Concise Guide to Psychodynamic Psychotherapy-Third Edition. Ed. by Ursano, Robert J.,
Sonnenberg, Stephen M., & Lazar, Susan G., American Psychiatric Press, Washington,
DC, pp. 53-71.

Session 3: Formulating Cases

Candidates will bring three paragraphs of process from one week.

McWilliams, Nancy. The Relationship between Case Formulation and Psychotherapy (1999) in Psychoanalytic Case Formulation, Chapter One. Guilford Press, New York, pp. 9-28.

Perry, Samuel W., Cooper, Arnold M., & Michels, Robert. The Psychodynamic Formulation: Its Purpose, Structure and Clinical Application. Am J Psych 144/5:543-550, 1987.

Session 4: Writing Process over Time

Candidates will bring three paragraphs of process from one month.

8. Lamott, Anne. Introduction, Getting Started, Short Assignments (1995) in Bird by Bird:
Some Instructions on Writing and Life. Anchor Books, New York, pp. xi-20.

Session 5: Trying to Write

Candidates will bring a draft of their six-month report.

Session 6: Discussing Our Writing I

Truss, Lynne. Foreword, Publisher’s Note, Preface, Introduction – The Seventh Sense (2004) in Eats, Shoots & Leaves: The Zero Tolerance Approach to Punctuation. Gotham Books, New York, pp. xi-34.

Kantrowitz, Judy L. Writing about Patients: I. Ways of Protecting Confidentiality and Analysts’ Conflicts over Choice of Method. J Am Psa A 52/1:69-99, 2004.

Session 7: Discussing Our Writing II

11. Goldberg, Natalie. (1986) Writing Down the Bones: Freeing the Writer Within.
Shambhala Publications, Boston, MA, pp. xi-18.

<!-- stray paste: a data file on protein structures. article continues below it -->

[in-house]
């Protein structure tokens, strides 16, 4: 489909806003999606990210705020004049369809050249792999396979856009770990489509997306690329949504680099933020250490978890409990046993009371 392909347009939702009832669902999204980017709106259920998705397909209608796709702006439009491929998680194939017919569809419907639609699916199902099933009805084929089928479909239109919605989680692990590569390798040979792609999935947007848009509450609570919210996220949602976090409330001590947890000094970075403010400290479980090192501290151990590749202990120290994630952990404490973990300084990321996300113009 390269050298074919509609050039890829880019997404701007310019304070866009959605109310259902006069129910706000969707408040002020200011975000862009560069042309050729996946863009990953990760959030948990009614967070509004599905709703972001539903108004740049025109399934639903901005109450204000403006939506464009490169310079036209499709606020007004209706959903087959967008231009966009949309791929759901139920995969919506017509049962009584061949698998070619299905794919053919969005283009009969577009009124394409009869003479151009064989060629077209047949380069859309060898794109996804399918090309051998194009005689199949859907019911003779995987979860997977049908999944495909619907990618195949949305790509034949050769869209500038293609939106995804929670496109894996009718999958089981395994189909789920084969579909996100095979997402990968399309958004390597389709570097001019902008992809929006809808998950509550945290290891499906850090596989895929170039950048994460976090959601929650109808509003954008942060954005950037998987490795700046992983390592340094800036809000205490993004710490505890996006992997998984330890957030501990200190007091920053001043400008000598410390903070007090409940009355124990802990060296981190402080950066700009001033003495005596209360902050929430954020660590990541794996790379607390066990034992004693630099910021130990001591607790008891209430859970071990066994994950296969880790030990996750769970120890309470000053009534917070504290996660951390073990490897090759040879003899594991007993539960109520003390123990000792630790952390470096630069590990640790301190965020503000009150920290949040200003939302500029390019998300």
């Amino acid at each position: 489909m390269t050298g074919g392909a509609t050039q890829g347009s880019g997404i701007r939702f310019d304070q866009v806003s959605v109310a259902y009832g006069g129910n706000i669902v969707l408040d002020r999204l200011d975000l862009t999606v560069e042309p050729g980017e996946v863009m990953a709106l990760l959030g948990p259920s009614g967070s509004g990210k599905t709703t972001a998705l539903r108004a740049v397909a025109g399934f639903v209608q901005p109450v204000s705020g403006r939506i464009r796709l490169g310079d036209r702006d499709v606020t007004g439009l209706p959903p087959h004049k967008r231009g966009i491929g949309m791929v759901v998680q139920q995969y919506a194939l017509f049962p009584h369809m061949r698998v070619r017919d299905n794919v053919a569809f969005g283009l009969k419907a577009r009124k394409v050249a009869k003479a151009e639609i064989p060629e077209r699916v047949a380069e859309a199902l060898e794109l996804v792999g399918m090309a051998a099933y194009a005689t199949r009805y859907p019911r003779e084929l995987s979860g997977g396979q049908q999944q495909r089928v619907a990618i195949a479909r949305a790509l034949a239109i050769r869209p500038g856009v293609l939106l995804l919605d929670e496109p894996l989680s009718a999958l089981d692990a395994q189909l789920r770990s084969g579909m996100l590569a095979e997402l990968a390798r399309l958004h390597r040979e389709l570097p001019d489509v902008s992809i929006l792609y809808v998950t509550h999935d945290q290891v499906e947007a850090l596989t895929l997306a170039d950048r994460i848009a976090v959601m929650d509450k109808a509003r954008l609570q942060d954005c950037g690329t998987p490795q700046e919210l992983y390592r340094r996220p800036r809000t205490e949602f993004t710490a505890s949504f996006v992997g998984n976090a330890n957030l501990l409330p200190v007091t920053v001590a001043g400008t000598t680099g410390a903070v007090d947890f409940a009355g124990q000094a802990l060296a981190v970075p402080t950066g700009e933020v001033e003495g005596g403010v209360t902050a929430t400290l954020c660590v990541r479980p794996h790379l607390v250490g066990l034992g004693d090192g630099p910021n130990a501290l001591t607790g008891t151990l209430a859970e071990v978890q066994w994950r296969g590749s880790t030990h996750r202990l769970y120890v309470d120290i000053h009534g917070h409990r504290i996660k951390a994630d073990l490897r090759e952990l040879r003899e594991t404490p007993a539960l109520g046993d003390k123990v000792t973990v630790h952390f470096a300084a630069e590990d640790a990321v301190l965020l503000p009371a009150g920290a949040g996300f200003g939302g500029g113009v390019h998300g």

Session 8: Writing Well

Unnamed Author. Basic Grammar and Punctuation (Handout).

Strunk, William. I. Introductory, II. Elementary Rules of Usage, III. Elementary Principles of Composition, IV. A Few Matters of Form (1999) in The Elements of Style. Bartleby.com, New York.

Parnell, Gay. I. Writing Assignment, II. Writing Critique (2005) in What Makes Clinical Writing Effective? Unpublished, 8 pp.

Session 9: Resisting Writing

Sonnenberg, Stephen M. To Write or Not to Write: A Note on Self-Analysis and the Resistance to Self-Analysis (1993) in Self-Analysis: Critical Inquiries, Personal Visions. Ed. by Barron, James W., Analytic Press, Hillsdale, NJ, pp. 241-259.

Stein, Martin H. Writing about Psychoanalysis: I. Analysts Who Write and Those Who Do Not. J Am Psa A 36/1:105-124, 1988.

Session 10: Writing Analysts and Reading Patients

Kantrowitz, Judy L. Writing about Patients: II. Patients’ Reading about Themselves and Their Analysts’ Perception of Its Effect. J Am Psa A 52/1:101-123, 2004.

Stein Martin H. Writing about Psychoanalysis: II. Analysts Who Write, Patients Who Read. J Am Psa A 36/2:393-408, 1988.

Year 5, Trimester 1: Preparing and Presenting a Psychoanalytic Project

This initial course for the advanced candidate is to help start a psychoanalytic project. This can be a professional paper, a paper on an applied project, a 20 page certification write up, a short story, essay, collection of poetry, or a chapter of a book. There will be free writes in class and presentation and discussion of developing projects throughout the trimester.

Session 1: Presenting Psychoanalytic Ideas

The group will discuss how to consider, think about, and present psychoanalytic ideas as opposed to writing a professional paper. Guest speaker – a psychoanalytic writer.

Session 2: Improvisation

Each participant will participate in recommended improvisational exercises with the group.

Session 3: Beginning a Project

Each candidate will present their initial ideas for their project. This does not have to be written, but should include their thinking about what their project will be. The teachers will help the candidate decide on an appropriate project.

Session 4: Visual Thinking

There will be a description and discussion of Power Point, video and other methods of presenting. Guest speaker – a psychoanalytic presenter & writer.

1. Tufte, Edward R. (2003) The Cognitive Style of Power Point. Graphics Press, Cheshire,
CT, 28 pp.

Session 5: Outlining the Proposal

Candidates will present a one-page paper with introductory ideas about their projects.

2. Downey, T. Wayne. (2000) Guidelines for Writing a Psychoanalytic Essay. Unpublished,